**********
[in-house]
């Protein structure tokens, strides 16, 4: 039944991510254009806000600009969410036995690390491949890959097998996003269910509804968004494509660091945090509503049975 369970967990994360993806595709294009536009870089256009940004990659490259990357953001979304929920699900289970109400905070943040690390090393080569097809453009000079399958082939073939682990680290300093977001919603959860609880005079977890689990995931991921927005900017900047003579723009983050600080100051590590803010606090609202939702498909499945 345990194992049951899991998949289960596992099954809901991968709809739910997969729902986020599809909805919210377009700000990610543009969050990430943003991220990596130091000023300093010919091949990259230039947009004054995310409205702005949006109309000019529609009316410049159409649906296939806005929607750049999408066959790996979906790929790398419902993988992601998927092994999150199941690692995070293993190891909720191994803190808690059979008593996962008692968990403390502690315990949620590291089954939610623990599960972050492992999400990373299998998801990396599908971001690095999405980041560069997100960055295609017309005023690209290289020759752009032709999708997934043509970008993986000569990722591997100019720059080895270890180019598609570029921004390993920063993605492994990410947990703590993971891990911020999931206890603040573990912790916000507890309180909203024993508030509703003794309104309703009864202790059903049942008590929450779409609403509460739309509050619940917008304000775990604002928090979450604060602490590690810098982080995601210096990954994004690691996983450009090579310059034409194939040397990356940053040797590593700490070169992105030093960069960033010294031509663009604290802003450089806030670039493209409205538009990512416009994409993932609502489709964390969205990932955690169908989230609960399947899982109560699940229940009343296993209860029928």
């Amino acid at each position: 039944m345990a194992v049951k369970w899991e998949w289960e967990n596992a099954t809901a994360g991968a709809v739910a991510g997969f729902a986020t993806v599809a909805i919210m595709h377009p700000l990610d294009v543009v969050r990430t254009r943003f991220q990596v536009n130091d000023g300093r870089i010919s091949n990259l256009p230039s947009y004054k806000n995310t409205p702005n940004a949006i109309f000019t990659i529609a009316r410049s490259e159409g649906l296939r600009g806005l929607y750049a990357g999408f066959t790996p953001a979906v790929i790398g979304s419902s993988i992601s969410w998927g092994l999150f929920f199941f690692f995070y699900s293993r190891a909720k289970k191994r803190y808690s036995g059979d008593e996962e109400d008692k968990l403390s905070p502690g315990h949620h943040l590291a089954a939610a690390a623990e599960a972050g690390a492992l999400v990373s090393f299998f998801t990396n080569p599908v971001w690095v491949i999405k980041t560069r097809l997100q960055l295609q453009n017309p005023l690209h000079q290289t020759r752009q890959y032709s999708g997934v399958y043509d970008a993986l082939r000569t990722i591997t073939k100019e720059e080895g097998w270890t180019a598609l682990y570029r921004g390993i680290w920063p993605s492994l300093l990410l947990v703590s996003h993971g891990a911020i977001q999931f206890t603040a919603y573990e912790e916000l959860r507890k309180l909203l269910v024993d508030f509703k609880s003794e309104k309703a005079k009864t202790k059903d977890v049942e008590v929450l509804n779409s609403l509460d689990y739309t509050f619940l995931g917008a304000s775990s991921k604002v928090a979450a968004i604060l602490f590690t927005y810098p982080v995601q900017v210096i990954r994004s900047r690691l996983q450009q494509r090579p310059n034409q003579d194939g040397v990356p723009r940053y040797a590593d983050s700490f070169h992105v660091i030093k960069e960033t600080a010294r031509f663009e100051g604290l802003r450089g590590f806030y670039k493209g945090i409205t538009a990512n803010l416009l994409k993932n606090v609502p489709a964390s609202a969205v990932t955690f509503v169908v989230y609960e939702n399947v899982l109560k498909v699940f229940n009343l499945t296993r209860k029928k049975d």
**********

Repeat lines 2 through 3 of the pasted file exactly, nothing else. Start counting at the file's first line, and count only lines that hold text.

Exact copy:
């Protein structure tokens, strides 16, 4: 039944991510254009806000600009969410036995690390491949890959097998996003269910509804968004494509660091945090509503049975 369970967990994360993806595709294009536009870089256009940004990659490259990357953001979304929920699900289970109400905070943040690390090393080569097809453009000079399958082939073939682990680290300093977001919603959860609880005079977890689990995931991921927005900017900047003579723009983050600080100051590590803010606090609202939702498909499945 345990194992049951899991998949289960596992099954809901991968709809739910997969729902986020599809909805919210377009700000990610543009969050990430943003991220990596130091000023300093010919091949990259230039947009004054995310409205702005949006109309000019529609009316410049159409649906296939806005929607750049999408066959790996979906790929790398419902993988992601998927092994999150199941690692995070293993190891909720191994803190808690059979008593996962008692968990403390502690315990949620590291089954939610623990599960972050492992999400990373299998998801990396599908971001690095999405980041560069997100960055295609017309005023690209290289020759752009032709999708997934043509970008993986000569990722591997100019720059080895270890180019598609570029921004390993920063993605492994990410947990703590993971891990911020999931206890603040573990912790916000507890309180909203024993508030509703003794309104309703009864202790059903049942008590929450779409609403509460739309509050619940917008304000775990604002928090979450604060602490590690810098982080995601210096990954994004690691996983450009090579310059034409194939040397990356940053040797590593700490070169992105030093960069960033010294031509663009604290802003450089806030670039493209409205538009990512416009994409993932609502489709964390969205990932955690169908989230609960399947899982109560699940229940009343296993209860029928």
């Amino acid at each position: 039944m345990a194992v049951k369970w899991e998949w289960e967990n596992a099954t809901a994360g991968a709809v739910a991510g997969f729902a986020t993806v599809a909805i919210m595709h377009p700000l990610d294009v543009v969050r990430t254009r943003f991220q990596v536009n130091d000023g300093r870089i010919s091949n990259l256009p230039s947009y004054k806000n995310t409205p702005n940004a949006i109309f000019t990659i529609a009316r410049s490259e159409g649906l296939r600009g806005l929607y750049a990357g999408f066959t790996p953001a979906v790929i790398g979304s419902s993988i992601s969410w998927g092994l999150f929920f199941f690692f995070y699900s293993r190891a909720k289970k191994r803190y808690s036995g059979d008593e996962e109400d008692k968990l403390s905070p502690g315990h949620h943040l590291a089954a939610a690390a623990e599960a972050g690390a492992l999400v990373s090393f299998f998801t990396n080569p599908v971001w690095v491949i999405k980041t560069r097809l997100q960055l295609q453009n017309p005023l690209h000079q290289t020759r752009q890959y032709s999708g997934v399958y043509d970008a993986l082939r000569t990722i591997t073939k100019e720059e080895g097998w270890t180019a598609l682990y570029r921004g390993i680290w920063p993605s492994l300093l990410l947990v703590s996003h993971g891990a911020i977001q999931f206890t603040a919603y573990e912790e916000l959860r507890k309180l909203l269910v024993d508030f509703k609880s003794e309104k309703a005079k009864t202790k059903d977890v049942e008590v929450l509804n779409s609403l509460d689990y739309t509050f619940l995931g917008a304000s775990s991921k604002v928090a979450a968004i604060l602490f590690t927005y810098p982080v995601q900017v210096i990954r994004s900047r690691l996983q450009q494509r090579p310059n034409q003579d194939g040397v990356p723009r940053y040797a590593d983050s700490f070169h992105v660091i030093k960069e960033t600080a010294r031509f663009e100051g604290l802003r450089g590590f806030y670039k493209g945090i409205t538009a990512n803010l416009l994409k993932n606090v609502p489709a964390s609202a969205v990932t955690f509503v169908v989230y609960e939702n399947v899982l109560k498909v699940f229940n009343l499945t296993r209860k029928k049975d």